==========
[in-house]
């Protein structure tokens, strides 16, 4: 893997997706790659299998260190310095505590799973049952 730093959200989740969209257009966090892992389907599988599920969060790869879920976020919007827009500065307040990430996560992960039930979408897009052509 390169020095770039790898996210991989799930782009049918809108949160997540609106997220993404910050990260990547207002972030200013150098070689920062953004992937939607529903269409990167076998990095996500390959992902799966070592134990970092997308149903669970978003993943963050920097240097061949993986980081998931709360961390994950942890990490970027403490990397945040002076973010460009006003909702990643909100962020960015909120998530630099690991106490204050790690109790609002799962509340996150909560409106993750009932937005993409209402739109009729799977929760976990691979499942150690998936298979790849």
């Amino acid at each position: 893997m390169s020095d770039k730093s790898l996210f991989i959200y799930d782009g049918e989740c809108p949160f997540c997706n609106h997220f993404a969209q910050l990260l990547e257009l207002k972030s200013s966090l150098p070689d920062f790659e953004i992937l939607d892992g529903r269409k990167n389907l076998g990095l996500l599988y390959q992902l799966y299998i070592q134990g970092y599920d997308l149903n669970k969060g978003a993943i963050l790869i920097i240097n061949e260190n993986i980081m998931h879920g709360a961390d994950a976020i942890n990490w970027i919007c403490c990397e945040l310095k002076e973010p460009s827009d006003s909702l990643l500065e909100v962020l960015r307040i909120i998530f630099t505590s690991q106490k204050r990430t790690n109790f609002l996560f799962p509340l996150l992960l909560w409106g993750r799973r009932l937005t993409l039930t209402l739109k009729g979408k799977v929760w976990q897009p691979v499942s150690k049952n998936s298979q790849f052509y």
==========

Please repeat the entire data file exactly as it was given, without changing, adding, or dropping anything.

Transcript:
[in-house]
């Protein structure tokens, strides 16, 4: 893997997706790659299998260190310095505590799973049952 730093959200989740969209257009966090892992389907599988599920969060790869879920976020919007827009500065307040990430996560992960039930979408897009052509 390169020095770039790898996210991989799930782009049918809108949160997540609106997220993404910050990260990547207002972030200013150098070689920062953004992937939607529903269409990167076998990095996500390959992902799966070592134990970092997308149903669970978003993943963050920097240097061949993986980081998931709360961390994950942890990490970027403490990397945040002076973010460009006003909702990643909100962020960015909120998530630099690991106490204050790690109790609002799962509340996150909560409106993750009932937005993409209402739109009729799977929760976990691979499942150690998936298979790849």
């Amino acid at each position: 893997m390169s020095d770039k730093s790898l996210f991989i959200y799930d782009g049918e989740c809108p949160f997540c997706n609106h997220f993404a969209q910050l990260l990547e257009l207002k972030s200013s966090l150098p070689d920062f790659e953004i992937l939607d892992g529903r269409k990167n389907l076998g990095l996500l599988y390959q992902l799966y299998i070592q134990g970092y599920d997308l149903n669970k969060g978003a993943i963050l790869i920097i240097n061949e260190n993986i980081m998931h879920g709360a961390d994950a976020i942890n990490w970027i919007c403490c990397e945040l310095k002076e973010p460009s827009d006003s909702l990643l500065e909100v962020l960015r307040i909120i998530f630099t505590s690991q106490k204050r990430t790690n109790f609002l996560f799962p509340l996150l992960l909560w409106g993750r799973r009932l937005t993409l039930t209402l739109k009729g979408k799977v929760w976990q897009p691979v499942s150690k049952n998936s298979q790849f052509y």